Here is a picture of how I cut my rock rails. free and easy, and they hang up alot less and are WAY more realistic. I also mounted one pin a hole deeper than the other pin so it isn't straight with the frame, but it makes it follow the curve of the body better.




You can kind of see the rock rail from this picture

Last edited by steele42; 10-12-2011 at 11:19 AM.
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Old 10-12-2011, 11:18 AM   #25
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I also think it looks more realistic on a truggy when you can see the spare tire from the side, not just a bunch of diamond plate, so i trimmed up my flatbed so it's still mounted good but you can see the spare tire from the side.
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Old 10-12-2011, 11:25 AM   #26
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I hope I'm not hogging all the tips, these are just things I did that made me really happy with the performance advantages (and looks.) I got a new DH Fab bumper from RPPhobby that gives me a MUCH better approach angle. It also gave me the winch plate.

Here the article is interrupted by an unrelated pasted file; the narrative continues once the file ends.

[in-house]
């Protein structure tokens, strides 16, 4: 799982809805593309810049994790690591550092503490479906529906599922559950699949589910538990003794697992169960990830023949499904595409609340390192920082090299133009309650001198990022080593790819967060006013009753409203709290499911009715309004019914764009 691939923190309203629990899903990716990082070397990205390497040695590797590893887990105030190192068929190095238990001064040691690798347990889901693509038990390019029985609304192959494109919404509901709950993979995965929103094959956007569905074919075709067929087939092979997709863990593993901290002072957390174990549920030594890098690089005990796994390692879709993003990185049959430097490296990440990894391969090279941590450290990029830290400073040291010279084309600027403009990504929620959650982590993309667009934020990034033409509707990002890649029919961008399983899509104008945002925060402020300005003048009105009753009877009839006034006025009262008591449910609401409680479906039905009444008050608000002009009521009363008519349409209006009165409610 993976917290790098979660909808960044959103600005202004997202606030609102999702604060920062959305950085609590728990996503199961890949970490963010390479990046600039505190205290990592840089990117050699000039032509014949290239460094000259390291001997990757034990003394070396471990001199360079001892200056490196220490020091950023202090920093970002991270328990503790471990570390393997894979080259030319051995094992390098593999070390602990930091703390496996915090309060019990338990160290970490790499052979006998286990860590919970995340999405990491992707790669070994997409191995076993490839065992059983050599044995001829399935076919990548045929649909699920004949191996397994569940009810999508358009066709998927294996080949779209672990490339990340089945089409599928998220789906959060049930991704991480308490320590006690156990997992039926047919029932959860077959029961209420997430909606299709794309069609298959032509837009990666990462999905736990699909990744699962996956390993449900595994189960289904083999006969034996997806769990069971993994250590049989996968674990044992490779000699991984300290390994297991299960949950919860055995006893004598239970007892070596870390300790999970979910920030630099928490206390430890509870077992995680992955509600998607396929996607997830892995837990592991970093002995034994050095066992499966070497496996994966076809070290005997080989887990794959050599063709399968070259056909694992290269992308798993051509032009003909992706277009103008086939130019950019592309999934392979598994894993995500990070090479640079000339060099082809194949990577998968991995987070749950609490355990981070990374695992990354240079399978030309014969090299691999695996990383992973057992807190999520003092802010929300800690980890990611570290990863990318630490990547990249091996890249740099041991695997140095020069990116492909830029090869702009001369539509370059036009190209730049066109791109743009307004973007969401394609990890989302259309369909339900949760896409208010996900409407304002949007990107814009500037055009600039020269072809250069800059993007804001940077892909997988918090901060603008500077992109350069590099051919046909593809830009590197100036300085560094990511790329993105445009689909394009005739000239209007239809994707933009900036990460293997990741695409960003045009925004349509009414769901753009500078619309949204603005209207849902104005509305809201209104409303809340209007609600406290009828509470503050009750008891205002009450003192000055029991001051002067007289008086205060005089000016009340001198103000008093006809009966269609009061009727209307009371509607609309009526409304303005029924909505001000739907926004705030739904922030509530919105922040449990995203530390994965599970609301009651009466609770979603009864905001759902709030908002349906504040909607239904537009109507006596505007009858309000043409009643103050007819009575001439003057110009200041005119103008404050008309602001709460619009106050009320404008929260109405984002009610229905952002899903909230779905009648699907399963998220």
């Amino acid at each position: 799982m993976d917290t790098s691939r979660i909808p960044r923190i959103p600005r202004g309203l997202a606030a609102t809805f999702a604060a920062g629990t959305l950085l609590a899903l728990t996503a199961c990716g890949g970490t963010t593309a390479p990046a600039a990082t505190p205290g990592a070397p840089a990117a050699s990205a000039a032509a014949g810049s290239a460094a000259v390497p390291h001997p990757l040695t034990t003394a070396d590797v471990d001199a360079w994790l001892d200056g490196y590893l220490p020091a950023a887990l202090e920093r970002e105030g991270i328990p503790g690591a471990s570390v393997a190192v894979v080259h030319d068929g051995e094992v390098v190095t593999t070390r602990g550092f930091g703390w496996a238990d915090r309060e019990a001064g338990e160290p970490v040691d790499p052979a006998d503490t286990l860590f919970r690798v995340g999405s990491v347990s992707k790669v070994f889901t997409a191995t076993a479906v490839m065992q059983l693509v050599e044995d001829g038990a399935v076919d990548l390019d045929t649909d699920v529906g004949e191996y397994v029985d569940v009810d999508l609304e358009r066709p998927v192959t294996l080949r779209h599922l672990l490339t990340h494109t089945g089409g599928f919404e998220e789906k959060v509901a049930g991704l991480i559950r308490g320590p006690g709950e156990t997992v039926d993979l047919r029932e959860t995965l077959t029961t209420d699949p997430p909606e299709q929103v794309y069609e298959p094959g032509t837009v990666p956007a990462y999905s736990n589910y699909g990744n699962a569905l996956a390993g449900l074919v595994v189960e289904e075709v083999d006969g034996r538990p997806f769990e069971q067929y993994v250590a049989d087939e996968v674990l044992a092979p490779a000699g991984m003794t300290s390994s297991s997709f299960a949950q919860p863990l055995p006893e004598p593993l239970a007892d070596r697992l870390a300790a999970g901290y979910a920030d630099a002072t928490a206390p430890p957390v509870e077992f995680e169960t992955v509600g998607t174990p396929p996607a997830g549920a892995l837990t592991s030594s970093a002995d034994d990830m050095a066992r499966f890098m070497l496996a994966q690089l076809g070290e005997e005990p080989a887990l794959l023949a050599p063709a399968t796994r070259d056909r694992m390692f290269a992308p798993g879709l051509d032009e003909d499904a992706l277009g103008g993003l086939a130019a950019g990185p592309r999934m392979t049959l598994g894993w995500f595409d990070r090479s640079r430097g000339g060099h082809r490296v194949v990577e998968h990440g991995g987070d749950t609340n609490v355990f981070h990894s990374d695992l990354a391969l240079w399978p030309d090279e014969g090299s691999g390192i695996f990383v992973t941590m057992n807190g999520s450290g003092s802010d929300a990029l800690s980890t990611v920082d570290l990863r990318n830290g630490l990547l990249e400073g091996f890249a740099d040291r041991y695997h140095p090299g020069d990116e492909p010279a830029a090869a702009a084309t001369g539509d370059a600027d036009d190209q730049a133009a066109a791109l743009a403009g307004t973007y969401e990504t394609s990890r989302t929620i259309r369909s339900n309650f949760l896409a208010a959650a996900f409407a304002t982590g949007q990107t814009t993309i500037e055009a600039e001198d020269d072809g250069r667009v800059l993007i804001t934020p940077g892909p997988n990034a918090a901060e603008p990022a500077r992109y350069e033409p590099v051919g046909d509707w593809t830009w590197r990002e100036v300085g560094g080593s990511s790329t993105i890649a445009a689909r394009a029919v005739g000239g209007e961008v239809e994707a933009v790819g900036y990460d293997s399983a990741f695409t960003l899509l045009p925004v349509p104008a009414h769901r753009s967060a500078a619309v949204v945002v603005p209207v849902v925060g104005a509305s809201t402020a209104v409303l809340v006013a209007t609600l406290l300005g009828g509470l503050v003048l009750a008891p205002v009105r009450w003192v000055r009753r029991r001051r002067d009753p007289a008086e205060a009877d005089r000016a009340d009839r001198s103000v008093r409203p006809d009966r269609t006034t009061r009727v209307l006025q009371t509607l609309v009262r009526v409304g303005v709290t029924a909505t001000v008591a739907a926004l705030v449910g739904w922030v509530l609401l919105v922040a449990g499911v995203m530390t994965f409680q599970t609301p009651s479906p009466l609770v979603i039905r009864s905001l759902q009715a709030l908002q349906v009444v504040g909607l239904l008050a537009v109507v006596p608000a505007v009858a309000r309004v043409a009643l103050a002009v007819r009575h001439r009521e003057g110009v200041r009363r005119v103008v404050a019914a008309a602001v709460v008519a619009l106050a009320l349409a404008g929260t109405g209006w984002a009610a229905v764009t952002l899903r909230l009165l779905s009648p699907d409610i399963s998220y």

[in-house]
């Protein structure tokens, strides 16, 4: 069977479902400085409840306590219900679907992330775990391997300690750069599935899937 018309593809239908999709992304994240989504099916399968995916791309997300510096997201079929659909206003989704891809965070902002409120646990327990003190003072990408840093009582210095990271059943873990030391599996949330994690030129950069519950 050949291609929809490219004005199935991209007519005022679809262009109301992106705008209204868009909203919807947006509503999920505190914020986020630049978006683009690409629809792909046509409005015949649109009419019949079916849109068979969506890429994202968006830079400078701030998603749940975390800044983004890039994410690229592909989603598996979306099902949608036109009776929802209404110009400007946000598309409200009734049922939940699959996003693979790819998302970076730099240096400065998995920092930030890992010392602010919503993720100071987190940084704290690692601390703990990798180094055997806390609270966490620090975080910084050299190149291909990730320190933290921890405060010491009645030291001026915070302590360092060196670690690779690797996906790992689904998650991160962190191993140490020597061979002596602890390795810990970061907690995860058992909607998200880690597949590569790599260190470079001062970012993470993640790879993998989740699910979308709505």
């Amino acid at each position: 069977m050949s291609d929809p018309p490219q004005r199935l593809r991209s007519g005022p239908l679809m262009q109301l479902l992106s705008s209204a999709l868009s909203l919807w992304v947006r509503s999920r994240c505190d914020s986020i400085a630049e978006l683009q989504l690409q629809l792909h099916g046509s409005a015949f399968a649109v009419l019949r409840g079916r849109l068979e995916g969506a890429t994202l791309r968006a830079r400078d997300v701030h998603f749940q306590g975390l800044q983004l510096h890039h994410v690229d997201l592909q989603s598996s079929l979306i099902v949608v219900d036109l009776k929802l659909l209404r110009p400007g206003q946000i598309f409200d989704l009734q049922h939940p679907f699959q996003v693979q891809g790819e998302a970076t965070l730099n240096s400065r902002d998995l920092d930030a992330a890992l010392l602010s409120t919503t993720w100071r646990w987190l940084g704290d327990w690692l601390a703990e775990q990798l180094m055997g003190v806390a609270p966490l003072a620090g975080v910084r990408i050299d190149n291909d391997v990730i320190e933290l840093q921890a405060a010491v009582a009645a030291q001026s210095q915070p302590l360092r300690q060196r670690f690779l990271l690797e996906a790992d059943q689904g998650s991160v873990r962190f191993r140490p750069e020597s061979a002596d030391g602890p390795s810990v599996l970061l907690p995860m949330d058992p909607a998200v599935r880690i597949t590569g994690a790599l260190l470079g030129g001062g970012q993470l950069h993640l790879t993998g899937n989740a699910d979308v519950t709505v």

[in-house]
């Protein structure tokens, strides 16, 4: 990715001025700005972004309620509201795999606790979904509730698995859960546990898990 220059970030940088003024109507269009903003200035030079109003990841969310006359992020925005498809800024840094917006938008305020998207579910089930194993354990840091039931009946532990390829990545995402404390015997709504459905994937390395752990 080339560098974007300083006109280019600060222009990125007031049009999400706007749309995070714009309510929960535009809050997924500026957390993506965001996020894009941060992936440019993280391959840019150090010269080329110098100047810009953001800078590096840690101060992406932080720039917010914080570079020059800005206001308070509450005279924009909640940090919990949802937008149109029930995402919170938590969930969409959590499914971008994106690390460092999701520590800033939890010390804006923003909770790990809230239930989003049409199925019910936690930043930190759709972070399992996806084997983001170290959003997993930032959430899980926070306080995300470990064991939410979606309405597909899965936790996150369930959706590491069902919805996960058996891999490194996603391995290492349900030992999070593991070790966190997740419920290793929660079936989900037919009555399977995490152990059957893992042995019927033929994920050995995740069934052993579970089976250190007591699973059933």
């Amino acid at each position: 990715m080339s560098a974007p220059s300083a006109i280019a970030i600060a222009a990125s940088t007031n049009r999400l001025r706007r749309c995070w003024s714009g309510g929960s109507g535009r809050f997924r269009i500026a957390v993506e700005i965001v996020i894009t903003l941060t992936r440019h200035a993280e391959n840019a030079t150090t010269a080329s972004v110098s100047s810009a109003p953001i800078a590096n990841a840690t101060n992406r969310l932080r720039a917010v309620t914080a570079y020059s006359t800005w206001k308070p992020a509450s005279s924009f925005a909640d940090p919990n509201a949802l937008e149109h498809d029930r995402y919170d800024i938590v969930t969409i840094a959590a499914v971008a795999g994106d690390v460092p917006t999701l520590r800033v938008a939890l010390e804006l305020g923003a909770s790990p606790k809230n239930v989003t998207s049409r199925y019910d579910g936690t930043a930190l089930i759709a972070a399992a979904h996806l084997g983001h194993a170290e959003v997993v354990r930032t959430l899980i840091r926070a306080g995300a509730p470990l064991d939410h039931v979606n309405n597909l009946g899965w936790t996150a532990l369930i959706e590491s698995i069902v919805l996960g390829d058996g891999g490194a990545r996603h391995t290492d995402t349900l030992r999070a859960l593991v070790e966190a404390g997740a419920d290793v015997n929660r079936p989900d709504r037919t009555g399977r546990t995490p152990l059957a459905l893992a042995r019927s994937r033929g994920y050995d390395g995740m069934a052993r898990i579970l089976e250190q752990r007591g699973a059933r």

Last edited by steele42; 10-12-2011 at 11:28 AM.
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Old 10-12-2011, 11:31 AM   #27
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also you can take the bumpstops off your shocks for more articulation.they are rubber and you can slice them off with a razor blade pretty easy while they are still on the truck..i removed the tires to make it easyto get to.just reach in and pull the spring up from the bottom and slice the rubber and your done.set the spring back down in the spring cup...and your done except putting wheels and tires back on...lol
Taking the rubber bumpstops out was a must for me. If you have a body with a floorpan you may not want to because everything will rub, but with the Honcho body its a no brainer.